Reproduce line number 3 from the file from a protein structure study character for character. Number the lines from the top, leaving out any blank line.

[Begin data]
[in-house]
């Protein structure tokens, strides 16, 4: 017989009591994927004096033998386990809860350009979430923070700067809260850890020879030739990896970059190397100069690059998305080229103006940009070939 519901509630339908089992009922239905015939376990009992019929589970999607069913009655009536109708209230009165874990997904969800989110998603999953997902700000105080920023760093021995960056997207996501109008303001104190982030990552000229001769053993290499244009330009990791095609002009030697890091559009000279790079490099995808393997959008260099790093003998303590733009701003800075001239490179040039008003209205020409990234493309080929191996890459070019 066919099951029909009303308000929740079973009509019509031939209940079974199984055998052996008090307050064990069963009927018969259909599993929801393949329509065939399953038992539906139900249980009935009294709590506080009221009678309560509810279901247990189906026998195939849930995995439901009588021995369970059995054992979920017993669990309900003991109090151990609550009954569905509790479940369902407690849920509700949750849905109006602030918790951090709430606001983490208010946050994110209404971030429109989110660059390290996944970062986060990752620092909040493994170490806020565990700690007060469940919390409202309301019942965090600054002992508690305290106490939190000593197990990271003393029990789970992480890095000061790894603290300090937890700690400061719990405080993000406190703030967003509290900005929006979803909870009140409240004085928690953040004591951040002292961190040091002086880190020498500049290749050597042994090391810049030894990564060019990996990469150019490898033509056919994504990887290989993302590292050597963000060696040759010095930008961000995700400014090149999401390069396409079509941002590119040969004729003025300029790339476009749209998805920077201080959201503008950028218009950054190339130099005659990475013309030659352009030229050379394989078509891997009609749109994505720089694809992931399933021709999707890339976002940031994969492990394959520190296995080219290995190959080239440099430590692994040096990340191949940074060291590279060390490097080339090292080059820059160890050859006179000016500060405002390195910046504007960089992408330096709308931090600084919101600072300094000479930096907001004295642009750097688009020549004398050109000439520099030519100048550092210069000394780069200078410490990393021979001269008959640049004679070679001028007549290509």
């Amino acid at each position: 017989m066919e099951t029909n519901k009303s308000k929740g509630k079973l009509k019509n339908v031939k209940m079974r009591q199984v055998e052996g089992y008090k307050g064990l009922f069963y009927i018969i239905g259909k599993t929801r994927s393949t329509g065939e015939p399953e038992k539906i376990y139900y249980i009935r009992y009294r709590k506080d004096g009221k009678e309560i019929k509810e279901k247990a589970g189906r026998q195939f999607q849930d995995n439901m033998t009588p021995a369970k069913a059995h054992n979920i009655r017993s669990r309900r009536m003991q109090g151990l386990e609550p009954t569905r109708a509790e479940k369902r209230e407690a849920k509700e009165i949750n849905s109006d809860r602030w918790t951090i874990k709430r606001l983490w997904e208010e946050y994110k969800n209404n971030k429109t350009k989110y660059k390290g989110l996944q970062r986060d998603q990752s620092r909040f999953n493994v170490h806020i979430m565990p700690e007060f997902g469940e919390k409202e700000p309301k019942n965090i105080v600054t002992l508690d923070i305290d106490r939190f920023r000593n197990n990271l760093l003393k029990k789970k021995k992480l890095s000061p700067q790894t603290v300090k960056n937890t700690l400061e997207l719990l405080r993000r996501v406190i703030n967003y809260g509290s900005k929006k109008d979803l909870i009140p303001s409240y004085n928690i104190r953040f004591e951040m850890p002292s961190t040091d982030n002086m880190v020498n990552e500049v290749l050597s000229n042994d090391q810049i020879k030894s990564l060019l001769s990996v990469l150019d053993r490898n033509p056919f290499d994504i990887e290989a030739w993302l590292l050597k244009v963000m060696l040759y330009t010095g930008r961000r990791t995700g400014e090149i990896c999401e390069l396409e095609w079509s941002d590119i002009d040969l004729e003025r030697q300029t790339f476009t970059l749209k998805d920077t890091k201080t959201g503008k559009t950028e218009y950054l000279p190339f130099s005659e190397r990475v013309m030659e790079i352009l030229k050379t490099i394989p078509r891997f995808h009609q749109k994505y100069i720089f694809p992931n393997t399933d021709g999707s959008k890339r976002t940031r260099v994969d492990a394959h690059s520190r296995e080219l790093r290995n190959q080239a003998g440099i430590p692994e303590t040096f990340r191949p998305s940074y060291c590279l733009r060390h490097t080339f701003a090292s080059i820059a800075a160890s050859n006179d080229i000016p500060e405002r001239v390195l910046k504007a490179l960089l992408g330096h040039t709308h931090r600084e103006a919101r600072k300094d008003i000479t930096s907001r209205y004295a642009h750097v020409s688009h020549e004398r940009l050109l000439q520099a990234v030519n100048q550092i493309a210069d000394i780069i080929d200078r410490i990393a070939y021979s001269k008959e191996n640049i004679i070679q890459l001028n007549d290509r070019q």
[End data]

């Amino acid at each position: 017989m066919e099951t029909n519901k009303s308000k929740g509630k079973l009509k019509n339908v031939k209940m079974r009591q199984v055998e052996g089992y008090k307050g064990l009922f069963y009927i018969i239905g259909k599993t929801r994927s393949t329509g065939e015939p399953e038992k539906i376990y139900y249980i009935r009992y009294r709590k506080d004096g009221k009678e309560i019929k509810e279901k247990a589970g189906r026998q195939f999607q849930d995995n439901m033998t009588p021995a369970k069913a059995h054992n979920i009655r017993s669990r309900r009536m003991q109090g151990l386990e609550p009954t569905r109708a509790e479940k369902r209230e407690a849920k509700e009165i949750n849905s109006d809860r602030w918790t951090i874990k709430r606001l983490w997904e208010e946050y994110k969800n209404n971030k429109t350009k989110y660059k390290g989110l996944q970062r986060d998603q990752s620092r909040f999953n493994v170490h806020i979430m565990p700690e007060f997902g469940e919390k409202e700000p309301k019942n965090i105080v600054t002992l508690d923070i305290d106490r939190f920023r000593n197990n990271l760093l003393k029990k789970k021995k992480l890095s000061p700067q790894t603290v300090k960056n937890t700690l400061e997207l719990l405080r993000r996501v406190i703030n967003y809260g509290s900005k929006k109008d979803l909870i009140p303001s409240y004085n928690i104190r953040f004591e951040m850890p002292s961190t040091d982030n002086m880190v020498n990552e500049v290749l050597s000229n042994d090391q810049i020879k030894s990564l060019l001769s990996v990469l150019d053993r490898n033509p056919f290499d994504i990887e290989a030739w993302l590292l050597k244009v963000m060696l040759y330009t010095g930008r961000r990791t995700g400014e090149i990896c999401e390069l396409e095609w079509s941002d590119i002009d040969l004729e003025r030697q300029t790339f476009t970059l749209k998805d920077t890091k201080t959201g503008k559009t950028e218009y950054l000279p190339f130099s005659e190397r990475v013309m030659e790079i352009l030229k050379t490099i394989p078509r891997f995808h009609q749109k994505y100069i720089f694809p992931n393997t399933d021709g999707s959008k890339r976002t940031r260099v994969d492990a394959h690059s520190r296995e080219l790093r290995n190959q080239a003998g440099i430590p692994e303590t040096f990340r191949p998305s940074y060291c590279l733009r060390h490097t080339f701003a090292s080059i820059a800075a160890s050859n006179d080229i000016p500060e405002r001239v390195l910046k504007a490179l960089l992408g330096h040039t709308h931090r600084e103006a919101r600072k300094d008003i000479t930096s907001r209205y004295a642009h750097v020409s688009h020549e004398r940009l050109l000439q520099a990234v030519n100048q550092i493309a210069d000394i780069i080929d200078r410490i990393a070939y021979s001269k008959e191996n640049i004679i070679q890459l001028n007549d290509r070019q």